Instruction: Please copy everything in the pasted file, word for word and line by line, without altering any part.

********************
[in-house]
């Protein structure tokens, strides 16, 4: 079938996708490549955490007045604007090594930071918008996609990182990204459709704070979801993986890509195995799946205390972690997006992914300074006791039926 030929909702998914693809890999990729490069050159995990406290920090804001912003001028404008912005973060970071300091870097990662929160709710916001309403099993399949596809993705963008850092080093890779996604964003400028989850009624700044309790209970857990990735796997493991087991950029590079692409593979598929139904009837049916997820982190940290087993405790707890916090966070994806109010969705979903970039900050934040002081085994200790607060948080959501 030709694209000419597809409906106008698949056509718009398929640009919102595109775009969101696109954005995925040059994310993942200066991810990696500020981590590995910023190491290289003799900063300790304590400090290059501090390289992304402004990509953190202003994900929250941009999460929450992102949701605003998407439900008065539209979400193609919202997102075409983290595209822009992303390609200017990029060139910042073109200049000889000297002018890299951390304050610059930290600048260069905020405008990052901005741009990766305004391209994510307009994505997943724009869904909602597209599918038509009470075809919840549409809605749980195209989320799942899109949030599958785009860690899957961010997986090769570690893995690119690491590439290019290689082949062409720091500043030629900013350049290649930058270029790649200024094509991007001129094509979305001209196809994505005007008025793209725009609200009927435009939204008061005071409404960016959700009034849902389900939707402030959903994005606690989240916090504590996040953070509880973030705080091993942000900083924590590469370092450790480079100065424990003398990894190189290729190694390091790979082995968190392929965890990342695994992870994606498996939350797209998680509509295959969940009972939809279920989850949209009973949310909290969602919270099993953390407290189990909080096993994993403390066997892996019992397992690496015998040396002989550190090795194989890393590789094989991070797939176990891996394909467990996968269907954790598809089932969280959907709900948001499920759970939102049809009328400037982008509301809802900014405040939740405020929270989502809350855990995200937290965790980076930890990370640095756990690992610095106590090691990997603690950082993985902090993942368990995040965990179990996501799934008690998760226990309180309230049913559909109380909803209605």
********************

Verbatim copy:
[in-house]
């Protein structure tokens, strides 16, 4: 079938996708490549955490007045604007090594930071918008996609990182990204459709704070979801993986890509195995799946205390972690997006992914300074006791039926 030929909702998914693809890999990729490069050159995990406290920090804001912003001028404008912005973060970071300091870097990662929160709710916001309403099993399949596809993705963008850092080093890779996604964003400028989850009624700044309790209970857990990735796997493991087991950029590079692409593979598929139904009837049916997820982190940290087993405790707890916090966070994806109010969705979903970039900050934040002081085994200790607060948080959501 030709694209000419597809409906106008698949056509718009398929640009919102595109775009969101696109954005995925040059994310993942200066991810990696500020981590590995910023190491290289003799900063300790304590400090290059501090390289992304402004990509953190202003994900929250941009999460929450992102949701605003998407439900008065539209979400193609919202997102075409983290595209822009992303390609200017990029060139910042073109200049000889000297002018890299951390304050610059930290600048260069905020405008990052901005741009990766305004391209994510307009994505997943724009869904909602597209599918038509009470075809919840549409809605749980195209989320799942899109949030599958785009860690899957961010997986090769570690893995690119690491590439290019290689082949062409720091500043030629900013350049290649930058270029790649200024094509991007001129094509979305001209196809994505005007008025793209725009609200009927435009939204008061005071409404960016959700009034849902389900939707402030959903994005606690989240916090504590996040953070509880973030705080091993942000900083924590590469370092450790480079100065424990003398990894190189290729190694390091790979082995968190392929965890990342695994992870994606498996939350797209998680509509295959969940009972939809279920989850949209009973949310909290969602919270099993953390407290189990909080096993994993403390066997892996019992397992690496015998040396002989550190090795194989890393590789094989991070797939176990891996394909467990996968269907954790598809089932969280959907709900948001499920759970939102049809009328400037982008509301809802900014405040939740405020929270989502809350855990995200937290965790980076930890990370640095756990690992610095106590090691990997603690950082993985902090993942368990995040965990179990996501799934008690998760226990309180309230049913559909109380909803209605």